A Beginner's Guide to the World Economy: Eighty-one Basic Economic Concepts That Will Change the Way You See the World
Knopf Doubleday Publishing Group, Dec 18, 2007 - Business & Economics - 256 pages
In a time of rapid change in the world economy, this fascinating, concise, and user-friendly primer is the most reliable tool for keeping track of what's happening.
What is the new economy? What is globalization? Is the euro the final seal on European Union? How is e-commerce transforming our world beyond economics? What is virtual money, and does it have real value? How do social concerns and societal ills (drugs, poverty, AIDS, endangered natural resources) play a part in the rapidly changing world economy? What are multinationals, and do they signal the end of nationalism? These and many other pertinent issues are addressed in an enlightening and entertaining handbook for those who want to be economically literate (and who doesn't?).
What people are saying - Write a review
What Is Inﬂation?
What Is the WTO?
Who Invests in the Global Marketplace?
What Is Equity?
What Is a Balance Sheet?
What Is a Proﬁt and Loss Statement?
What Are Eurocurrencies and Eurobonds?
How Are Ratings Used to Evaluate International Investments?
How Is Gold Part of the World Economy?
What Are Derivatives?
What Is an Option?
What Are Stock Options?
What Is 1 Currency Option?
What Is a Hedge Fund?
What Is Net Worth?
What Is Bankruptcy?
What Is Venture Capital?
What Is an IPOP
1 Leveraged Buyout?
What Are the Risks of International Investing?
How Are Illegal Goods Traded on the Vorlds Black
What Is a Stock Index?
How Do Investors Buy Foreign Shares?
What Is an Equity Fund?
What Is a Capital Market?
What Is 1 Bond?
What Is Hot Money? 5100
What Is the New Econoiny? 5102
What Are the Tiger Economies of Southeast Asia?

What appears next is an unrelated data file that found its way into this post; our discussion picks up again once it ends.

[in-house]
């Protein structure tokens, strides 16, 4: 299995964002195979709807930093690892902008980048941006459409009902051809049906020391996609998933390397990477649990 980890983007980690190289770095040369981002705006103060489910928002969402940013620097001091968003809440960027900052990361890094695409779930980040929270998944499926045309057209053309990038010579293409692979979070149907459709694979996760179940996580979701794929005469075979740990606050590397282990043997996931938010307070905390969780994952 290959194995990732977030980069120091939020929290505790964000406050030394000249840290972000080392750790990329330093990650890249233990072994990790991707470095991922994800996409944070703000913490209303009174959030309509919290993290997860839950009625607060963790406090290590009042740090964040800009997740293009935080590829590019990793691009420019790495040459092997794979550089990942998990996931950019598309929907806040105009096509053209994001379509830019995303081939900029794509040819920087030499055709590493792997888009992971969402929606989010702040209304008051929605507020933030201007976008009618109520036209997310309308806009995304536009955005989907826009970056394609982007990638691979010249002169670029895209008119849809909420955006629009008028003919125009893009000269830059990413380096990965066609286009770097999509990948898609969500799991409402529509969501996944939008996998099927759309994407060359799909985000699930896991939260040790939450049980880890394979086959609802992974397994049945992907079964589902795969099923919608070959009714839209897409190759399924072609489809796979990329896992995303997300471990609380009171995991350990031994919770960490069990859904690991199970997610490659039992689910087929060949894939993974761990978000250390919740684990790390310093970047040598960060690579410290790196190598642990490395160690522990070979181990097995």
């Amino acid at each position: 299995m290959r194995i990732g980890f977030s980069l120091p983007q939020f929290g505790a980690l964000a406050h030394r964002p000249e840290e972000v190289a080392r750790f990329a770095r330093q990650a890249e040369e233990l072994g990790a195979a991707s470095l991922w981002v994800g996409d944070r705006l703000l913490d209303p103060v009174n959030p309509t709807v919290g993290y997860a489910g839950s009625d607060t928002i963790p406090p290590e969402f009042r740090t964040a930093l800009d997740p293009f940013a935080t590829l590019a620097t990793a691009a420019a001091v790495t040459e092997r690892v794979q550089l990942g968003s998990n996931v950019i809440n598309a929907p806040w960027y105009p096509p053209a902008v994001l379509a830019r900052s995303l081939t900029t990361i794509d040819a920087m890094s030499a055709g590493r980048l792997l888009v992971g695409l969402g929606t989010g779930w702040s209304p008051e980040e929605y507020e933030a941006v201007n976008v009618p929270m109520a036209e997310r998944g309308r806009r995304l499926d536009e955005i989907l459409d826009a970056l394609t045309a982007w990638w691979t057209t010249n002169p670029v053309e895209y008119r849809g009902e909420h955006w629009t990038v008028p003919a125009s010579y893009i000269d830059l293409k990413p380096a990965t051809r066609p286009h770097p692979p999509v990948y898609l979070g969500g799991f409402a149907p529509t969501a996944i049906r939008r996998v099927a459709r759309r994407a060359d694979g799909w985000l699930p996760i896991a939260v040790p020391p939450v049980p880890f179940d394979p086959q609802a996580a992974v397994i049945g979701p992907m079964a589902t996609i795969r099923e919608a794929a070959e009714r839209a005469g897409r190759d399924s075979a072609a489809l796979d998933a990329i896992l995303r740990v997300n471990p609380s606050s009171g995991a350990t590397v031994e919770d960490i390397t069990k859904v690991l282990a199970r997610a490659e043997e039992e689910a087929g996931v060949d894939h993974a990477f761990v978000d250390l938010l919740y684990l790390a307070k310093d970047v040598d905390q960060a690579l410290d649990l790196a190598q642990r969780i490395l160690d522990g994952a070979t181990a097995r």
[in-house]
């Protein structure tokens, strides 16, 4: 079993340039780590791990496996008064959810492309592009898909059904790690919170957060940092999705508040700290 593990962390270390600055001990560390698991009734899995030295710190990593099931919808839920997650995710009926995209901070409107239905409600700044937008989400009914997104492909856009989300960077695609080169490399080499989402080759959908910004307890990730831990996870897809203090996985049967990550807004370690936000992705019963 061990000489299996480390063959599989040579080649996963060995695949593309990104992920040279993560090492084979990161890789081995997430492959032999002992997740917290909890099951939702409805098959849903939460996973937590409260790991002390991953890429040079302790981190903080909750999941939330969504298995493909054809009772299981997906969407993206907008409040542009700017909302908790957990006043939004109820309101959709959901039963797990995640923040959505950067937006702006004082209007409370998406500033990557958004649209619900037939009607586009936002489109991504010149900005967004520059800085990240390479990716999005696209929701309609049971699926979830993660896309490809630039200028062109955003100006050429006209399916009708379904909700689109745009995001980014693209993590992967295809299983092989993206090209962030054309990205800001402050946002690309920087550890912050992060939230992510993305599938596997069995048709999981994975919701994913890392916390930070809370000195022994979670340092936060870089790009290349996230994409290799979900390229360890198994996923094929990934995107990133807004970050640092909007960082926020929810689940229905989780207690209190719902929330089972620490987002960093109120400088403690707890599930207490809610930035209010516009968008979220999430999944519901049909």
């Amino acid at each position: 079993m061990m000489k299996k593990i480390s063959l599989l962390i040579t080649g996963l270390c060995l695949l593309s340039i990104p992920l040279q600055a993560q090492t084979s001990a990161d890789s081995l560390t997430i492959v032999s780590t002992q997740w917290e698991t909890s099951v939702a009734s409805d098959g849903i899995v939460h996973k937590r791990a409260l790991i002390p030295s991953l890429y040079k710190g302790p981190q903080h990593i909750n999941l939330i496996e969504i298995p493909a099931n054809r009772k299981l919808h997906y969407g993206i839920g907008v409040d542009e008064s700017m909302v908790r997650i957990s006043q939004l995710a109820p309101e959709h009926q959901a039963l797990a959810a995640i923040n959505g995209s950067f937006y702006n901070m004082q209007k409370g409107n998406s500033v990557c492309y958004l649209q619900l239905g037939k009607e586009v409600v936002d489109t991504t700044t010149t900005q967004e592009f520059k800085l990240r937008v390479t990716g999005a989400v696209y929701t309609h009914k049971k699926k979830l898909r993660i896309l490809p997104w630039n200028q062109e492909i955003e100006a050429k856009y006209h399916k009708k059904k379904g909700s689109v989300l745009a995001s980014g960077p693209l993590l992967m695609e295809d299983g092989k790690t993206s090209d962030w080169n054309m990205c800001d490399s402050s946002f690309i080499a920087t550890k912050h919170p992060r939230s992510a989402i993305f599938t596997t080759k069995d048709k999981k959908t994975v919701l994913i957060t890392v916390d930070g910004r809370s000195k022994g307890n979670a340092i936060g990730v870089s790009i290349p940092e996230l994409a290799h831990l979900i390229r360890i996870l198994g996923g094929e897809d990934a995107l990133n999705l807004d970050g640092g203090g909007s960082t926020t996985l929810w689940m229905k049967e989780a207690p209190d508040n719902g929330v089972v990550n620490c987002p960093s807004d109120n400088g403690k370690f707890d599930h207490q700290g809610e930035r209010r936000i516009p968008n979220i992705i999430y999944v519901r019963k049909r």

What Is Hyperinflation?
What Is the World Bank?
What Is Dollarization?
What Are Regional Development Banks?
How Does a Swiss Bank Account Work?
What Is Economic Espionage?
What Are Economic Sanctions?
Other editions - View all
abroad allow amount Asian assets austerity plans bank accounts billions bonds borrowers call option capital markets capitalist cash central bank communist companies company’s shares consumers coun country’s currency options debt developing countries Development Bank difﬁcult dot-com earnings economic growth efﬁcient euro Europe European Union example exports ﬁnance ﬁnancial ﬁnd ﬁrms ﬁrst ﬁxed foreign France free-trade future gold hedge funds hyperinflation illegal income increase industrial inefﬁcient inflation interest rates Internet investors issues japan Japanese labor loans look ment money laundering money supply NAFTA NGOs nomic ofﬁcials organizations paid payments percent political pollution proﬁt purchase put option reduce rich countries rise risk securities sell shareholders South Korea Stock Exchange stock indexes stock options Swiss bank Swiss franc tax havens Third World tion U.S. dollar usually venture capital workers World Bank world economy